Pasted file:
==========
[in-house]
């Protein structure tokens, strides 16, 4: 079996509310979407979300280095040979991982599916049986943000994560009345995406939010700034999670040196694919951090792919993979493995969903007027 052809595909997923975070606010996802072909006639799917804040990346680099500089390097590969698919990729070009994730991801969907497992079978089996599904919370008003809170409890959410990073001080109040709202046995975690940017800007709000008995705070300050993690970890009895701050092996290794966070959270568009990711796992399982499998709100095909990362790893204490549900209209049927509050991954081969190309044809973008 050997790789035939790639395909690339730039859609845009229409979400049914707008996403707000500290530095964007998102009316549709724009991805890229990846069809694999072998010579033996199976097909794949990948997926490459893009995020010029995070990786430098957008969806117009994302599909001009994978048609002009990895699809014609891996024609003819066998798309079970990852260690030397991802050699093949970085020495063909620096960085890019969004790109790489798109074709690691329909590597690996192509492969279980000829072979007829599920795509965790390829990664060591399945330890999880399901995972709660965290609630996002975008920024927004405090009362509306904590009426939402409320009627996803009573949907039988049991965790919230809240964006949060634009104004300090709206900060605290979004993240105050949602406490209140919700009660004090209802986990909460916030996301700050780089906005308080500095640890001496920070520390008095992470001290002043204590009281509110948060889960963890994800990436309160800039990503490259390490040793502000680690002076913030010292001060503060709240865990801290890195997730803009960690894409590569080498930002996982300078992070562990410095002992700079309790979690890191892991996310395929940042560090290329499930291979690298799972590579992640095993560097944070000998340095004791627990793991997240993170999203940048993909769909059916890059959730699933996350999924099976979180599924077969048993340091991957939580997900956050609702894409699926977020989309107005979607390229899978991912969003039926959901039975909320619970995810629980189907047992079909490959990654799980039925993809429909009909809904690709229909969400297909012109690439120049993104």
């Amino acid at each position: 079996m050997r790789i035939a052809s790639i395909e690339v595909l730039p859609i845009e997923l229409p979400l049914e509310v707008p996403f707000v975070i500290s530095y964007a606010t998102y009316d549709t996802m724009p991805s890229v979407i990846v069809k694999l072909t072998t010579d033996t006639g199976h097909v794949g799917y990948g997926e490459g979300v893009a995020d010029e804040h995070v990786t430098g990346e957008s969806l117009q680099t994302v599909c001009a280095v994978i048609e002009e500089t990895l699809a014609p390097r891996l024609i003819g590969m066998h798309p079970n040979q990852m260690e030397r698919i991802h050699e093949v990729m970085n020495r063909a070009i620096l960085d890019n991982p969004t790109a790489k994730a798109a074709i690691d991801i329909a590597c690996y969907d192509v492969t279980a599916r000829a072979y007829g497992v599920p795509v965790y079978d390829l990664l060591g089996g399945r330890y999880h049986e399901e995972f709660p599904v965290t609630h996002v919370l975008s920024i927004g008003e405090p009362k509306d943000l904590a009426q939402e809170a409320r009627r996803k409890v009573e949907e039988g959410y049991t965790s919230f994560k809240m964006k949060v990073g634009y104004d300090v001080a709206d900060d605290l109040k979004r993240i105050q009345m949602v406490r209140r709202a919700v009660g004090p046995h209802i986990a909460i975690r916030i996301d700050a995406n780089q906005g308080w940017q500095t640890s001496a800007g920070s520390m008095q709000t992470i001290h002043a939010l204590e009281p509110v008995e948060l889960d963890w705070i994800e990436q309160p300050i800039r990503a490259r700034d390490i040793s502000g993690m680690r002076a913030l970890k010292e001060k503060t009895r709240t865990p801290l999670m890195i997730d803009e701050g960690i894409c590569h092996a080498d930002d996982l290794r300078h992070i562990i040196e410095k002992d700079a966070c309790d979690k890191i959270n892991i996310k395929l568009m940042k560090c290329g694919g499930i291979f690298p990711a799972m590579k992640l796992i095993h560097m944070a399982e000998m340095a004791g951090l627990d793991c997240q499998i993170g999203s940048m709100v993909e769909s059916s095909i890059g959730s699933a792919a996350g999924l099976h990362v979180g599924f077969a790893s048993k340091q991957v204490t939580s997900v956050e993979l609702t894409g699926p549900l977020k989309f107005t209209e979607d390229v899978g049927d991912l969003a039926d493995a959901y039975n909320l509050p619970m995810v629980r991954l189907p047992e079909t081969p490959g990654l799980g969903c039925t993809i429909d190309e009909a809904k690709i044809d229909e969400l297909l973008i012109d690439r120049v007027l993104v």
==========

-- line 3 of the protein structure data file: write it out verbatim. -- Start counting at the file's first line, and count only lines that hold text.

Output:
């Amino acid at each position: 079996m050997r790789i035939a052809s790639i395909e690339v595909l730039p859609i845009e997923l229409p979400l049914e509310v707008p996403f707000v975070i500290s530095y964007a606010t998102y009316d549709t996802m724009p991805s890229v979407i990846v069809k694999l072909t072998t010579d033996t006639g199976h097909v794949g799917y990948g997926e490459g979300v893009a995020d010029e804040h995070v990786t430098g990346e957008s969806l117009q680099t994302v599909c001009a280095v994978i048609e002009e500089t990895l699809a014609p390097r891996l024609i003819g590969m066998h798309p079970n040979q990852m260690e030397r698919i991802h050699e093949v990729m970085n020495r063909a070009i620096l960085d890019n991982p969004t790109a790489k994730a798109a074709i690691d991801i329909a590597c690996y969907d192509v492969t279980a599916r000829a072979y007829g497992v599920p795509v965790y079978d390829l990664l060591g089996g399945r330890y999880h049986e399901e995972f709660p599904v965290t609630h996002v919370l975008s920024i927004g008003e405090p009362k509306d943000l904590a009426q939402e809170a409320r009627r996803k409890v009573e949907e039988g959410y049991t965790s919230f994560k809240m964006k949060v990073g634009y104004d300090v001080a709206d900060d605290l109040k979004r993240i105050q009345m949602v406490r209140r709202a919700v009660g004090p046995h209802i986990a909460i975690r916030i996301d700050a995406n780089q906005g308080w940017q500095t640890s001496a800007g920070s520390m008095q709000t992470i001290h002043a939010l204590e009281p509110v008995e948060l889960d963890w705070i994800e990436q309160p300050i800039r990503a490259r700034d390490i040793s502000g993690m680690r002076a913030l970890k010292e001060k503060t009895r709240t865990p801290l999670m890195i997730d803009e701050g960690i894409c590569h092996a080498d930002d996982l290794r300078h992070i562990i040196e410095k002992d700079a966070c309790d979690k890191i959270n892991i996310k395929l568009m940042k560090c290329g694919g499930i291979f690298p990711a799972m590579k992640l796992i095993h560097m944070a399982e000998m340095a004791g951090l627990d793991c997240q499998i993170g999203s940048m709100v993909e769909s059916s095909i890059g959730s699933a792919a996350g999924l099976h990362v979180g599924f077969a790893s048993k340091q991957v204490t939580s997900v956050e993979l609702t894409g699926p549900l977020k989309f107005t209209e979607d390229v899978g049927d991912l969003a039926d493995a959901y039975n909320l509050p619970m995810v629980r991954l189907p047992e079909t081969p490959g990654l799980g969903c039925t993809i429909d190309e009909a809904k690709i044809d229909e969400l297909l973008i012109d690439r120049v007027l993104v």